Teachers Feedback on Online Teaching and Learning Mode during COVID-19 Pandemic LockdownDR. SALLIMAH SALLEHDuring the COVID-19 pandemic global breakout, Brunei responded to the first wave of the contagious disease with a national lock-down, resulting in traditional face-to-face education to move entirely to online teaching and learning mode. This paper reports on teachers’ feedback on the new school norm of online teaching and learning mode, their preparation and implementation of the online teaching and learning mode; their expectations on their teaching performance and learning activities; and challenges they experienced. Most research suggested that the competencies, skills, and experiences of K-12 teachers implementing online teaching and learning mode are distinct from teachers teaching the traditional face to face mode. There is a substantial number of studies on teachers’ blended teaching mode of online and face-to-face mode. There is a shortage of research on teaching competencies, skills, and fully online teaching and learning mode experiences. The purpose of the current study is to identify teachers’ competencies and skills in implementing fully online teaching and learning mode during the COVID-19 school lock-down. An online survey questionnaire was distributed to private school teachers in Brunei at the end of the second term of school (conducted fully online). Some preliminary findings revealed teachers’ positive perceptions about their competencies, their concern about online learning risks and privacy, and their intentions to implement blended teaching and learning mode post-COVID-19 lock-down. This study has shown that teachers quickly adapted themselves to online teaching and learning mode’s immediate needs due to the COVID-19 lock-down. This study suggests that teachers respond positively to online teaching and learning mode and require more professional development to improve their competencies and skills for online teaching and learning.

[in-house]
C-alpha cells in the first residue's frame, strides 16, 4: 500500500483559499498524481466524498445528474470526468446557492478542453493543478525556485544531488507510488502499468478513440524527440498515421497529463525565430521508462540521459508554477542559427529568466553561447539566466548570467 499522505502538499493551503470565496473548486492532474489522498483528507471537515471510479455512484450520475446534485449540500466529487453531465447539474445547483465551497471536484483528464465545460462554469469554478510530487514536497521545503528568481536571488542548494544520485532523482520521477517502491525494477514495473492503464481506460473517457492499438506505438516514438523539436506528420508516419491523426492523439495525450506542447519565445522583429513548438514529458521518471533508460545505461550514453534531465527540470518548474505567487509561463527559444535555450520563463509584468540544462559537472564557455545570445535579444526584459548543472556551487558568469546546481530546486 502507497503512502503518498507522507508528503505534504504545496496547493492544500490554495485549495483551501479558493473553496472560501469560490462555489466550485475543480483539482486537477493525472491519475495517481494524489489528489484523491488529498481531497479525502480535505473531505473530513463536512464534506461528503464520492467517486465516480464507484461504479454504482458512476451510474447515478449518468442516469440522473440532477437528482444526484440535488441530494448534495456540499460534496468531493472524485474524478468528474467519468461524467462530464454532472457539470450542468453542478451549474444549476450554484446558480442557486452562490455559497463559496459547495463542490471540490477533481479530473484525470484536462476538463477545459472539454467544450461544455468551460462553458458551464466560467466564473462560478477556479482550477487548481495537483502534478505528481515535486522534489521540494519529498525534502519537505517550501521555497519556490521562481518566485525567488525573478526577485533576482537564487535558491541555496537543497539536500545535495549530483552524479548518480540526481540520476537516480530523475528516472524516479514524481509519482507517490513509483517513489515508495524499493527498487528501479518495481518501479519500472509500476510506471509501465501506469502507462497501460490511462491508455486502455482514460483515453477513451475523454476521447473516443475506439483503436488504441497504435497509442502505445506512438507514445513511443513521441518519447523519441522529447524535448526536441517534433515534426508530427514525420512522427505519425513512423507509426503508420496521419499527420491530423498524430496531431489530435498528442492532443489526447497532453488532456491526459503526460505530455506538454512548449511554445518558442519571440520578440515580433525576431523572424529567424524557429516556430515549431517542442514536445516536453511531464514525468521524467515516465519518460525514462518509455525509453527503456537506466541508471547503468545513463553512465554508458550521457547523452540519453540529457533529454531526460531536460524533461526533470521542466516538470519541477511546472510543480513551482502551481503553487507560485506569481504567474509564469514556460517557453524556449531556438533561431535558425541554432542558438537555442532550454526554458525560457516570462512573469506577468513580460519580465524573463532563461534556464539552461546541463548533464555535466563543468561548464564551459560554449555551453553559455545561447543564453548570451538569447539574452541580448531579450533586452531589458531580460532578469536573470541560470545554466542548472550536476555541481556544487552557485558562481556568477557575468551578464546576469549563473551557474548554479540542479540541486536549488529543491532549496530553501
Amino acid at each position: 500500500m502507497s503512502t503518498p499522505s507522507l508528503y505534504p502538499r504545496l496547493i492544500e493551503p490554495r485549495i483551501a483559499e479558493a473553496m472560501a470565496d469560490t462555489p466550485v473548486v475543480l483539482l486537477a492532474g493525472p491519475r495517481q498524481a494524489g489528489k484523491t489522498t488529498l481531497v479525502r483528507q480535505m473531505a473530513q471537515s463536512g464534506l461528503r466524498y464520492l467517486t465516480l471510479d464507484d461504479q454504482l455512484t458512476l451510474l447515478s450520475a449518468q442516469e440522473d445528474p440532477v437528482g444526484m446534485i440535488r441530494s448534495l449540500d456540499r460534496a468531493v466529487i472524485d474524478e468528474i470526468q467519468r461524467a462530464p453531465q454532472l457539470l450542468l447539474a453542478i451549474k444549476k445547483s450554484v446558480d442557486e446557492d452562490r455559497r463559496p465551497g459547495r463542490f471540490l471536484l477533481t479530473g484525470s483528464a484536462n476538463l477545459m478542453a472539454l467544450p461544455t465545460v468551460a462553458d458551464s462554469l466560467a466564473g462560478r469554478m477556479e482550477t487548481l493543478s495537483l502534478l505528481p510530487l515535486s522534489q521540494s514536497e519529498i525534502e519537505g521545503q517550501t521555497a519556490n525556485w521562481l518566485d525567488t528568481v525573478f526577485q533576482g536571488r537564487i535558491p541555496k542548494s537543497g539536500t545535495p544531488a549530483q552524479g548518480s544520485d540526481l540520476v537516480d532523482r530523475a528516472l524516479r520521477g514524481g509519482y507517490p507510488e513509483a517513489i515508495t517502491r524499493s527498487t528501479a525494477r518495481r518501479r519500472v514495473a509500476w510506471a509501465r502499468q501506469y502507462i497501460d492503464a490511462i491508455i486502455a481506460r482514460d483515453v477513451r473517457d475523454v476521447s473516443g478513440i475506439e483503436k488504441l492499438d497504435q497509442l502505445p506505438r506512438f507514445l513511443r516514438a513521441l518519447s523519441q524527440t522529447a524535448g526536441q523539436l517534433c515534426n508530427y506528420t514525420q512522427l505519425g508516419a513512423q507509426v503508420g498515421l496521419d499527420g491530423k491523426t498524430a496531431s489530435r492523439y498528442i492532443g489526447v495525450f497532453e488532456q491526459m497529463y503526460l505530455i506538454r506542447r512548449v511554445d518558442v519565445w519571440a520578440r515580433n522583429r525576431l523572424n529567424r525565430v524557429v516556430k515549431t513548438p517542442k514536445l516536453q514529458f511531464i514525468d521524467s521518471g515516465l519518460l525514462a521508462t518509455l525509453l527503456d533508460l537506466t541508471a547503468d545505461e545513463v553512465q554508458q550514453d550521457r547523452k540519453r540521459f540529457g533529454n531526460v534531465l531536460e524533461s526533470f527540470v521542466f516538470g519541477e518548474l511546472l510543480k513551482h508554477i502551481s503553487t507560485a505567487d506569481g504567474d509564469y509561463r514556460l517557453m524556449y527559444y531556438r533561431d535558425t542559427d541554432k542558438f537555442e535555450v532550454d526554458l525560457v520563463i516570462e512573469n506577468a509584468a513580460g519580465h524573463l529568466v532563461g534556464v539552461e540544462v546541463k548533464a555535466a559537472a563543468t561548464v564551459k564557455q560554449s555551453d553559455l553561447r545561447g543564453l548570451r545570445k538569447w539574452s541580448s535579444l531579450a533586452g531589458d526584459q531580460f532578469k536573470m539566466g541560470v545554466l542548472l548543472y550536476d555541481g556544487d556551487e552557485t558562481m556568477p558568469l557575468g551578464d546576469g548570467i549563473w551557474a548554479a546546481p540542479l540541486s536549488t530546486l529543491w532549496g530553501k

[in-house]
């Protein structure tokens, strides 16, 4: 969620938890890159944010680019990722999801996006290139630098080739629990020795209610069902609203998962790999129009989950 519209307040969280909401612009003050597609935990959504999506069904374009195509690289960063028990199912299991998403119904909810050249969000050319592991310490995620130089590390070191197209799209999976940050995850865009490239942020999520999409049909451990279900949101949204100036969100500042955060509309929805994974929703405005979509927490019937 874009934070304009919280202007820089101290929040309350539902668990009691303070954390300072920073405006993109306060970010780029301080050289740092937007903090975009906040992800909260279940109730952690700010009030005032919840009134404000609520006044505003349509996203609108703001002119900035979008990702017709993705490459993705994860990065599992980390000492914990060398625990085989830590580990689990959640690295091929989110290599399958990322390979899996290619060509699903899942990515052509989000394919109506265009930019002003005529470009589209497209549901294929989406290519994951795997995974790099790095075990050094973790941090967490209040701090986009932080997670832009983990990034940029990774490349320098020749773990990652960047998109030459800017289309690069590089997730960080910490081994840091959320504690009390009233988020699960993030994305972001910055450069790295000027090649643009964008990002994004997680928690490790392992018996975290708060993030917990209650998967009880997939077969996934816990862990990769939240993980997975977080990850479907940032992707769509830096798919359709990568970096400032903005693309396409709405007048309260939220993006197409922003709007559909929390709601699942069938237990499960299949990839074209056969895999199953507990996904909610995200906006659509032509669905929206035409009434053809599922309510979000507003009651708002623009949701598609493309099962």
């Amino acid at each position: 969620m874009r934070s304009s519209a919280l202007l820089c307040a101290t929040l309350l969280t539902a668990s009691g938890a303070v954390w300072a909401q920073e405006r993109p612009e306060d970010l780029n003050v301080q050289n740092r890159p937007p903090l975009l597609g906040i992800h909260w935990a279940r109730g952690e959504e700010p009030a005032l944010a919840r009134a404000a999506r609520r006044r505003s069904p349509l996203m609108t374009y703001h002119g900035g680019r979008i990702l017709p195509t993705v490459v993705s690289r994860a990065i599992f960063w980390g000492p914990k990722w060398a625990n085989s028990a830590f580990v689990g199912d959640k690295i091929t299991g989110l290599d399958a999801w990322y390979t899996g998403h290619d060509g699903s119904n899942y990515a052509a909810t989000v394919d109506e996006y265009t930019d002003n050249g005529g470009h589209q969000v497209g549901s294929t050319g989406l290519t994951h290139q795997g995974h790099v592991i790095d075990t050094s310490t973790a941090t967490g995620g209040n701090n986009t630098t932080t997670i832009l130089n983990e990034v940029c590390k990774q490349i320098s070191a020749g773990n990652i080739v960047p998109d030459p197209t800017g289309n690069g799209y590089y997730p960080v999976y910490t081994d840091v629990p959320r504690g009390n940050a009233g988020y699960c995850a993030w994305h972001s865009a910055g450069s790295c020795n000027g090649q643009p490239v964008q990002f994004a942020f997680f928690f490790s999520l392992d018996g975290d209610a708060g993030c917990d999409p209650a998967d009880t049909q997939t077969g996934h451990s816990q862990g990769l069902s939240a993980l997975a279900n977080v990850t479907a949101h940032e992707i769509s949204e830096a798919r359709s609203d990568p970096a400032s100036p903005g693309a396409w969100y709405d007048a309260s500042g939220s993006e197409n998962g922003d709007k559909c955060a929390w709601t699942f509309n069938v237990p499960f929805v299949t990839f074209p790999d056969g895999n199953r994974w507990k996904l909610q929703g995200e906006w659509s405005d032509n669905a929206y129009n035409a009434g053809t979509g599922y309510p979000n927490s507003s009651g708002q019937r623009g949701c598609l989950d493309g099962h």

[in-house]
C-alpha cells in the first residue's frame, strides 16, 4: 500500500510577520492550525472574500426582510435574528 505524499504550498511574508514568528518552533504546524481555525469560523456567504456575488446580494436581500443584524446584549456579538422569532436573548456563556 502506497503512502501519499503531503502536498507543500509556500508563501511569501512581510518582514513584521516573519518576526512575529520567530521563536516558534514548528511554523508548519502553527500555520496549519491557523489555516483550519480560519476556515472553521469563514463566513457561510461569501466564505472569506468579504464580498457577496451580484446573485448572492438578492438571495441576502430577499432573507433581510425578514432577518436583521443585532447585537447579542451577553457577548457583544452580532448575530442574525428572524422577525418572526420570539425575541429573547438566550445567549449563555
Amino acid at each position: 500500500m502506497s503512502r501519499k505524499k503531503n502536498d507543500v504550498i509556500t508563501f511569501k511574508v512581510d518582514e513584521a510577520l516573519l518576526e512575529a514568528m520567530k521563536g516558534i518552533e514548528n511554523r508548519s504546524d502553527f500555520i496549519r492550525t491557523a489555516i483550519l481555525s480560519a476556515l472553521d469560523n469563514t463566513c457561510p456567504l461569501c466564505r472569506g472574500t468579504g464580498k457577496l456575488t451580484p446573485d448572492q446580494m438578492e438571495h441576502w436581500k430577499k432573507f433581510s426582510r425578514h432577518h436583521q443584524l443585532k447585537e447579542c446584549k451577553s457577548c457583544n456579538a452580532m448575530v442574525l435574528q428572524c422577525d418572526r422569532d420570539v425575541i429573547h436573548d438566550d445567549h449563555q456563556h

Basic of the Singapore school curriculum: Citizenship, character and valuesDR. JASMIN B.Y. SIMThis talk will provide an overview of the primary and secondary school curriculum in Singapore, emphasizing citizenship, character, and values. Specifically, I will discuss the nature of citizenship, character, and values undergirding the curriculum from 1959 to the present; and the challenges and potential of such a curricular approach.
E-Service Learning to Empower Teachers’ Research Competence on Developing Remedial Curriculum during the PandemicDR. AURELIO VILBARThis case study aims to empower the Department of Education (DepEd) teachers in conducting action research (AR) on developing remedial programs with the help of volunteer graduate students during the pandemic. Using the IPARD Instructional Design, this research used interviews, reflections, and online focus-group discussion (FGD) in data gathering. In the Investigation stage, the Needs Assessment results showed that 12 DepEd teachers needed training on conducting AR to develop contextualized reading and mathematics remedial curriculum and modules for their low-performing students. In the Planning Stage, the teachers were grouped into four based on their students’ needs: Storybooks, Mobile Apps with Modules, Game-Based Modules, and Math Video Tutorials. Each group had 15 high schools (HS) student-participants.    In the Action Stage, 15 University of the Philippines Cebu Master of Education students enrolled in “Production of Materials for Language Learning” in September 2020 conducted an e-Service Learning in which these students volunteered to mentor the DepEd teachers in designing remedial tasks, contextualizing texts with readability testing, and online lay-outing. Mentoring was conducted in and outside my Zoom classes for 7 weeks. The modules which underwent pilot testing were used for 20-contact hours aside from the school’s required modules. Findings are the following: (1) From the pretest-posttest comparison, most participants made a significant improvement.  The HS students claimed the remedial modules were attractive, organized, clear. (2) The teachers claimed that the DepEd modules were good but needed to be contextualized to low-performing students. (3) The teachers gained confidence in making AR and planned to continue creating remedial programs. (4) The graduate students claimed the e-Service Learning developed their academic learning, personal growth, professional growth, and reciprocity. (4) E-Service learning can be an alternative pedagogy in the future normal.